LIZA LEONARD- If you have not heard me talk about rock climbing, we haven’t been hanging out enough lately.
One of the best things that is going on in Spain this semester is my incredible rock climbing class. I know, it seems strange to be excited about an extracurricular activity that I could do anywhere while I am abroad in Europe, but this class has challenged me in a plethora of ways and has served as a benchmark for my growth.
I started out in the class at the beginning of the semester, not knowing much about the sport. At the same time, I wasn’t super confident in my Spanish, my upper body strength, or my social life in Spain. My class is comprised of hard-core rock climbers, mostly men in their thirties and forties and some even older. I am the only American, the only young girl, and the only person that doesn’t have cool rock climbing pants.
The first few weeks I had to learn a lot, and quickly. I was instructed on how to tie the knots and how to belay and how to “top rope”—all in Spanish. Luckily, I enjoyed what I was doing and got the hang of it soon enough. There were moments I felt afraid of falling, moments when I felt utterly weak and defeated, and times when I knew they were talking about “la americana” although I was not sure what they were saying about me. But, in general, I was pumped to be in the class and to finally be trying out a sport I’ve wanted to get into for a long time.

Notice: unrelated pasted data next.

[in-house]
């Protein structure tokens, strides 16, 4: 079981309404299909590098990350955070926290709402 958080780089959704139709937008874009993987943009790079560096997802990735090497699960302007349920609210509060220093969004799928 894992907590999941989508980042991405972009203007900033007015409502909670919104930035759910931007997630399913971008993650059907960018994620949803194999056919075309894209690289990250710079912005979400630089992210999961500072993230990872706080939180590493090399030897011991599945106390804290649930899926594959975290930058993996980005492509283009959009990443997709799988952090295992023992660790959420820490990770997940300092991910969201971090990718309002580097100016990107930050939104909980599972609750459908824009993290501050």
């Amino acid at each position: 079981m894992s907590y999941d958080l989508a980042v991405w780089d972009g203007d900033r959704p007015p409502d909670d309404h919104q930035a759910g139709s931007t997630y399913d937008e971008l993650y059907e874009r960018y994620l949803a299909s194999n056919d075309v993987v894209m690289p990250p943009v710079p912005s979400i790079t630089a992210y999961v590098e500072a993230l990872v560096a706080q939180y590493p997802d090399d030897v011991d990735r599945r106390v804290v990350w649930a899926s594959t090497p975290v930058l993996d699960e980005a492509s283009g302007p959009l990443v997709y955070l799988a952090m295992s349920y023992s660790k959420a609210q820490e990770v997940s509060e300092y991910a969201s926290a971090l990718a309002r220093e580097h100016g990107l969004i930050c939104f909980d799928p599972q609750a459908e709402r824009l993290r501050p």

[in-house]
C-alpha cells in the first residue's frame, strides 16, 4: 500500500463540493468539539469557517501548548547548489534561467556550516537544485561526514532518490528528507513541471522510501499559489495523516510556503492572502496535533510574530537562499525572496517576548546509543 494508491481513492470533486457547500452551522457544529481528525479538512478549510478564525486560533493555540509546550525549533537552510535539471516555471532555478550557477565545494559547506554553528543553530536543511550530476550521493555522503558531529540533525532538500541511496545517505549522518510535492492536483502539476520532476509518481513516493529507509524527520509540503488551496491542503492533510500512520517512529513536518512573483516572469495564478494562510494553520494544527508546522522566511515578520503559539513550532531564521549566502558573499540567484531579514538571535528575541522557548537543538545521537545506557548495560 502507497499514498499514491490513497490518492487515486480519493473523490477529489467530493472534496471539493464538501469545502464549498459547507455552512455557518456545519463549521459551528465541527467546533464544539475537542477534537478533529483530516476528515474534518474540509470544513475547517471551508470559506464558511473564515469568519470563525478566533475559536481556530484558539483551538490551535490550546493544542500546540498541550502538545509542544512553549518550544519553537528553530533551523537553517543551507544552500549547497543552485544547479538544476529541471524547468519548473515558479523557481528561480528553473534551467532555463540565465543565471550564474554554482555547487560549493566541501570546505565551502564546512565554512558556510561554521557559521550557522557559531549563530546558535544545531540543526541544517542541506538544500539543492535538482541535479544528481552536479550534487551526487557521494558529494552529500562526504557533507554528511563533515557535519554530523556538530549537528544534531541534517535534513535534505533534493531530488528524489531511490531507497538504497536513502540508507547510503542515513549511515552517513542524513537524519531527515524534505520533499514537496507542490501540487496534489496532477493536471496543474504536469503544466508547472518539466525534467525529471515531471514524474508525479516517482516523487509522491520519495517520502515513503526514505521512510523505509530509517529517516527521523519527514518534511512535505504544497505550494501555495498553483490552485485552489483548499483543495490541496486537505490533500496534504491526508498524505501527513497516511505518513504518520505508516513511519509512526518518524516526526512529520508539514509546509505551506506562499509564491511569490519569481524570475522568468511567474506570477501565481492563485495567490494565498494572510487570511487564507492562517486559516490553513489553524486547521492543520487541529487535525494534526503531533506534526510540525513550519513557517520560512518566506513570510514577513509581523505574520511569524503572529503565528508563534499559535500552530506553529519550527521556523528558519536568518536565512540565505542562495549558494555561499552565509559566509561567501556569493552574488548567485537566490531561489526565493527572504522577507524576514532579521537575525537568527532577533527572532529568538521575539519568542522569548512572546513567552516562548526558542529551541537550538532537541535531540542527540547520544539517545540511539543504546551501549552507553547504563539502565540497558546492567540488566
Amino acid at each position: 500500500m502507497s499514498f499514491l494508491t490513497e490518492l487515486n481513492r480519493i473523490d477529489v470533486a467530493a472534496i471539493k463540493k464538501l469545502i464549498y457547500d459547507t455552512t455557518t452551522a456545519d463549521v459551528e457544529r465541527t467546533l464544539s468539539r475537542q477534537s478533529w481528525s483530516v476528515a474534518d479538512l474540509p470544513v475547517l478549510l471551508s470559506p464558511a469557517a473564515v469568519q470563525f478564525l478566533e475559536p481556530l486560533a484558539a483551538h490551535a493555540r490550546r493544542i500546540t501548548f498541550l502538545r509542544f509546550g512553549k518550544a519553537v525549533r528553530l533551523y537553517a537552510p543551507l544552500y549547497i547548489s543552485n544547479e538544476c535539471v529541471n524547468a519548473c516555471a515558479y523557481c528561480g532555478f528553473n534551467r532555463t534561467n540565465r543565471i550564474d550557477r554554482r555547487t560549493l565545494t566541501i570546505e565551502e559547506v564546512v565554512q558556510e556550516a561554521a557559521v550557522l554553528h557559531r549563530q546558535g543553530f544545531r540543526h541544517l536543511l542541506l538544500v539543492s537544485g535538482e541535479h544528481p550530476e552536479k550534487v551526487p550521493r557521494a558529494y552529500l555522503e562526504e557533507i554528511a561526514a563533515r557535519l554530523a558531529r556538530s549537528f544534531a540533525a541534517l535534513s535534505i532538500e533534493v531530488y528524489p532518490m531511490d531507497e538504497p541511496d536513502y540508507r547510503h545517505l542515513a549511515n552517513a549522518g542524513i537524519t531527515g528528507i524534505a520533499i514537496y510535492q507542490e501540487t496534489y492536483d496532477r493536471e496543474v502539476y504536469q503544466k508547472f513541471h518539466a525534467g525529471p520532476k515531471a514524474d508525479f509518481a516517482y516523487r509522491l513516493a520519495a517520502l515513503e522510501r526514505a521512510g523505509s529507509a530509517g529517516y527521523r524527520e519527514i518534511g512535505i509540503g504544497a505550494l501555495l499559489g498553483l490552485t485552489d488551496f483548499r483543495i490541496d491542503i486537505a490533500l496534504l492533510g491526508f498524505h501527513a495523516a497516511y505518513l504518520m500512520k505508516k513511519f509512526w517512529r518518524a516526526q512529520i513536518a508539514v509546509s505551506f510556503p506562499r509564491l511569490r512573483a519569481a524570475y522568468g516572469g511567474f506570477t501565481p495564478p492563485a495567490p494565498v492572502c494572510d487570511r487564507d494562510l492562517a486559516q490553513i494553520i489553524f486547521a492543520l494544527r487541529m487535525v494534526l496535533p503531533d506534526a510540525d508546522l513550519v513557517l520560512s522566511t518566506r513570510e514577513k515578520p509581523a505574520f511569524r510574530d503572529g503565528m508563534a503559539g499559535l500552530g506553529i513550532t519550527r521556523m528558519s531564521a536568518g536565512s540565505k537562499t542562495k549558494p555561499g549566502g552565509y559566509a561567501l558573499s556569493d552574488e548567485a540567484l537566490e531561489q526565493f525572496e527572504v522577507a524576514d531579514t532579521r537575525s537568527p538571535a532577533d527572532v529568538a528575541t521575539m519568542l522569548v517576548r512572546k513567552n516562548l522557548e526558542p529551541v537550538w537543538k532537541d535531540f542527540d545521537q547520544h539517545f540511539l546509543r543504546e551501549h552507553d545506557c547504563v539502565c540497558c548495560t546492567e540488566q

Recently, I have realized that I feel more at ease in the class. I love that everyone knows my name, and that several different people ask me to be my partner. One woman, Christina, always remembers what my weekend plans were and asks me how they went. One of the older members of the class calls me “la niña” and always tells me I am doing a good job. My favorite, though, is my friendship with my partner Oliver. He speaks English as well as Swedish because of traveling he had done in his twenties, and thinks it is awesome that I am learning Spanish. We teach each other words like “tangled” (enredada) and “carabener” (cinta). He loves the intercambio, and says that “the more languages you know, the more open-minded you are.” He is very open, kind, and supportive, and we even have a lot in common. He also loves to run and has run marathons, and tells me about his passion for healthy eating. Like me, he thinks traveling is the best thing ever and spent a few years in Sweden where he worked and joined a bouldering team. It is so cool to be able to make connections to someone in a new culture, and in a new setting—it reminds me that I am equipped to make new friends wherever I go.
Yesterday in class is was hot and sunny and everyone was in a good mood. I felt strong as I did some climbs I know I wouldn’t have been able to do a few months ago. Afterwards, I interviewed Oliver for a class project and everyone was interested in watching me film it. Everyone thinks it is a shame that I am leaving in three weeks, and I agree. I wish I had more time here to stand outside with a bunch of Spanish people, holding some beautiful tangled rope and talking about it in Spanish.